LSU vs. Mississippi State – Keys to the Game

LSU Mississippi State Keys

Impact of the Game and Recent Trends

The LSU Tigers will begin SEC play with a trip to Starkville to face Mississippi State. The Bulldogs are coming off an overtime home win against Arizona. They’ll be looking to add to their positive momentum with an SEC win. LSU appeared to improve in its second game of the season, but Mississippi State will be their first true test since their opening season loss. Despite the nine-and-a-half spread in favor of LSU, only a few key elements will decide this game. With Alabama’s apparent vulnerability this year, the winner of this game will have a leg up in the wide-open SEC West.

The all-time series lead between the two football programs leans heavily to LSU, but don’t expect a blowout. Of the Tigers’ last four trips to Starkville, they’ve only beaten Mississippi State by more than three points once. The Bulldogs will feed off an energetic, passionate, cowbell-clanging crowd that LSU will need to take out of the game early. On that note, it’s time to delve deeper into the keys of the game.

LSU Must Establish the Run

Mississippi State uses scheme, effort, and coaching to make up for what it lacks in talent. This is not to say they’re not talented. They don’t seem to have the first-round defensive linemen or corners we’ve seen on Bulldog teams of the past. However, the defensive personnel is gap-sound and physical. Linebackers and leading tacklers Jett Johnson and Nathaniel Watson are both over 230 pounds and bring big intentions when meeting ball carriers. The defensive backs are not hesitant to help in run support. The numbers back up the tape, as the Bulldogs are only allowing 87 yards per game on the ground.

LSU head coach Brian Kelly stated earlier this week that true freshman Lance Heard would play but not start. Kelly is smart to ease the inexperienced Heard into this game at right tackle. Mississippi State disrupts offenses without sending extra pressure by moving constantly before the snap to cause confusion. The Bulldogs were able to get sacks and tackles for loss by only sending four defenders on several occasions against Arizona because the Arizona offensive line did not know which four were coming. A missed assignment could put LSU behind the chains on early downs, which isn’t ideal for any offense.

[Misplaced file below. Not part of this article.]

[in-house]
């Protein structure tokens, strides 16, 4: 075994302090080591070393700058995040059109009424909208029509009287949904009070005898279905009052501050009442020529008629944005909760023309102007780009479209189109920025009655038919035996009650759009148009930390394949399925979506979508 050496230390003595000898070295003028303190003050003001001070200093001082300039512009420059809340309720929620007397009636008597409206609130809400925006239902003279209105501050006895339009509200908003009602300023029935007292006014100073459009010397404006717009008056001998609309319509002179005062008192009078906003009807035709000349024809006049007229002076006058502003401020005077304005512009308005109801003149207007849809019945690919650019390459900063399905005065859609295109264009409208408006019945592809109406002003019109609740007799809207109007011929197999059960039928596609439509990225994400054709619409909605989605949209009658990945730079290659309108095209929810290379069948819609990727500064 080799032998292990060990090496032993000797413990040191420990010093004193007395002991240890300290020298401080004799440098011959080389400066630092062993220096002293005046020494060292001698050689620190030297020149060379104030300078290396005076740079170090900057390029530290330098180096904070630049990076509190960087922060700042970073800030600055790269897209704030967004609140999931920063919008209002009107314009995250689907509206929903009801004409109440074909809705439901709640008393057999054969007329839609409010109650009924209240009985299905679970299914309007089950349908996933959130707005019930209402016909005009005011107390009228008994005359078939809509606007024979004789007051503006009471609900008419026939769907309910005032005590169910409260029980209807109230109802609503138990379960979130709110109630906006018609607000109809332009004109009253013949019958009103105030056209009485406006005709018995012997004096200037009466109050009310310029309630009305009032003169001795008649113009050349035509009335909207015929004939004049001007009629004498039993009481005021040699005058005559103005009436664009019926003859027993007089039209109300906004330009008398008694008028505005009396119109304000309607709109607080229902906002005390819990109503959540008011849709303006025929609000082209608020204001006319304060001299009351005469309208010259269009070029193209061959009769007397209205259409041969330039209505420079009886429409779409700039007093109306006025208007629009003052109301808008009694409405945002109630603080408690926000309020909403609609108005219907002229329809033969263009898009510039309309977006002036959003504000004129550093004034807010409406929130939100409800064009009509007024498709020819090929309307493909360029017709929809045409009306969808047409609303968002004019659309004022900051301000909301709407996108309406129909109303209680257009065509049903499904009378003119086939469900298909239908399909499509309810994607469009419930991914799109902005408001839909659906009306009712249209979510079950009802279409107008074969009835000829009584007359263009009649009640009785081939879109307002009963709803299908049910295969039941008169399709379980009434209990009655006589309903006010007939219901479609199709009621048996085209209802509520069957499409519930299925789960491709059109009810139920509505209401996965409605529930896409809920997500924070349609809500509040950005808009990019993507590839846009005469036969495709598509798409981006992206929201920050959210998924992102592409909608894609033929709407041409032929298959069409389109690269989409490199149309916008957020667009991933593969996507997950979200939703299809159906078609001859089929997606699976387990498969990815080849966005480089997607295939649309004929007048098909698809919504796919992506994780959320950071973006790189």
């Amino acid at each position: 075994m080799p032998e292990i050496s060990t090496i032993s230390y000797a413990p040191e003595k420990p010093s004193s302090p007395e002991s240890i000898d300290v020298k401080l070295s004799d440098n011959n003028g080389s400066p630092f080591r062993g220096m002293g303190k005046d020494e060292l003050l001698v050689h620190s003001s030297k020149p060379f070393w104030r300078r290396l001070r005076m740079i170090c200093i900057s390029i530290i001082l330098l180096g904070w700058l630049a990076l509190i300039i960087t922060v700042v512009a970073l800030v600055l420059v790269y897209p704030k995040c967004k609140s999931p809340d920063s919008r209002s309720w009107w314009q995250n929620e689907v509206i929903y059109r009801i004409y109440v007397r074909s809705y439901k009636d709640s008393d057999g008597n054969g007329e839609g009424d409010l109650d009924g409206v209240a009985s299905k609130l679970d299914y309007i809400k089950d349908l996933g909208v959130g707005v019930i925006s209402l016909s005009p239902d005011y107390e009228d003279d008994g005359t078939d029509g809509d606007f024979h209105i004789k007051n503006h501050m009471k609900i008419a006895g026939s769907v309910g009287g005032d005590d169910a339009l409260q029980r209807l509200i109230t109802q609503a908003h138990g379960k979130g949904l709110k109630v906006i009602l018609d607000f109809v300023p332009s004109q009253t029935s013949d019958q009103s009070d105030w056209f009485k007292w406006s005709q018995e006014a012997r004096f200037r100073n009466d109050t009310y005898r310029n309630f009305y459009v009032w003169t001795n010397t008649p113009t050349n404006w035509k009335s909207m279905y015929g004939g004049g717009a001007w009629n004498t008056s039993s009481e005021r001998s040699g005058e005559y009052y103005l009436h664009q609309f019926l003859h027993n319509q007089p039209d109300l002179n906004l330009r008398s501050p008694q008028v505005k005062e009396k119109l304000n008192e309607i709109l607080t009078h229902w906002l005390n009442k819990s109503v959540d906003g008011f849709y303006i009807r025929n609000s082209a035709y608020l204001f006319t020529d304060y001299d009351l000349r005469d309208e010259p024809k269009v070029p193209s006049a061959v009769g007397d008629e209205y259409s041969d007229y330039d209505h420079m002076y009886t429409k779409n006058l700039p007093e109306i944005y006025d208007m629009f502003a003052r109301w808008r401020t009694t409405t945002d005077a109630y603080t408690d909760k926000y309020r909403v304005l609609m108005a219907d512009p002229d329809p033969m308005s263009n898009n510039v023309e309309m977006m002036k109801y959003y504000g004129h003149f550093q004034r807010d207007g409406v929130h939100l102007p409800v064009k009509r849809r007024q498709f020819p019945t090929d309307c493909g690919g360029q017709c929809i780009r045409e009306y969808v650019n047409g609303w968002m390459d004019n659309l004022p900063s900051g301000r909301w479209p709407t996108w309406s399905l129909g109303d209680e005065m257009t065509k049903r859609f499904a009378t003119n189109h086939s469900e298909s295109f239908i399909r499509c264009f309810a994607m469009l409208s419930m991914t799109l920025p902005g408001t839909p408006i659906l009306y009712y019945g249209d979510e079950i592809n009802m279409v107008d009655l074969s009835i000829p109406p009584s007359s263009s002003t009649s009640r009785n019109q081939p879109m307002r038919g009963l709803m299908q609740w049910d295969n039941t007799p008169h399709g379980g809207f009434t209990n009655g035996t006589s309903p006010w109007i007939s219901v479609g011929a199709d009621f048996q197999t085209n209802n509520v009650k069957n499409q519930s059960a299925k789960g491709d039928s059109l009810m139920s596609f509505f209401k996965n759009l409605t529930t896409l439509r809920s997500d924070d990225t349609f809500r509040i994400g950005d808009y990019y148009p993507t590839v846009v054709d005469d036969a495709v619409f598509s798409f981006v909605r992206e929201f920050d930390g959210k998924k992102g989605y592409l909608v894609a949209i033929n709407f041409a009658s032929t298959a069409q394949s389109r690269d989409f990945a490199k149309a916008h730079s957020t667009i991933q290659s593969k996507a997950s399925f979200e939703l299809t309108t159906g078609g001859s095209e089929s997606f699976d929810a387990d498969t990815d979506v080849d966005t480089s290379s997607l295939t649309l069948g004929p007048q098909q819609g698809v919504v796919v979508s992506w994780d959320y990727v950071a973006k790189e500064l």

Not only is it important for LSU to run effectively, but it’s also important that they do it with running backs. Fortunately, they’ll be better equipped to do so this week. Logan Diggs was impressive in his debut as a Tiger last week. The former Alabama high school track champion Armoni Goodwin returns to the lineup as well as John Emery. The Tigers might not have a bell cow back in Cowbell Country, but they do have talented options.

Adjust to Mississippi State’s Offensive Approach

Close followers of the sport knew that the Bulldogs had moved on from the Air Raid offense since the unfortunate passing of Mike Leach last year. That said, nobody would’ve expected Mississippi State to rank 128th in pass play percentage, only throwing on 33% of their offensive plays.

It’s rare to see such an extreme change of offensive philosophy in one year. There are reasons to wonder if that approach can persist to that extent. Earlier this week, head Coach Zach Arnette spoke on conservative play calling hurting his team after a momentum-changing turnover. The Bulldogs caused a fumble, but Arnett advised his offensive coordinator to keep the clock running so the defense could rest.

“If I can do that all over again, I would’ve told us to be super aggressive. You’ve got a chance to firmly take all the momentum in that game,” said Arnett about his decision.

The Bulldogs won’t have to pass if the Tigers are as undisciplined defensively as they were against Grambling. Running back Jo’Quavious Marks leads the SEC in rushing with 125 yards per game. Runs that went for 20 yards last week against LSU could go for 70 yards this week. LSU will have to get back to the basics and fundamentals to have success.

Most of LSU’s issues with stopping the run stemmed from a lack of gap responsibility and going for big hits without wrapping up. Bad technique can be corrected, but the more troubling trend for the Tigers is that some of the tackling issues in the secondary look more like a lack of athleticism in the open field. Runs from Marks and wide receiver bubble screens will continue to challenge LSU to tackle in the open field.

The misuse of Harold Perkins has been well documented in 2023. LSU can take a page from the Mississippi State playbook to get Perkins involved and help stop the run. In the first play of the tweet below, State blitzes Jett Johnson resulting in a tackle for loss.

The Tigers should simplify the game for Perkins and let him do what he does best – disrupt. If LSU can force the Bulldogs to move the ball by passing in their newfound prostyle offense, it could bode well for the Tigers.


LSU Mississippi State Keys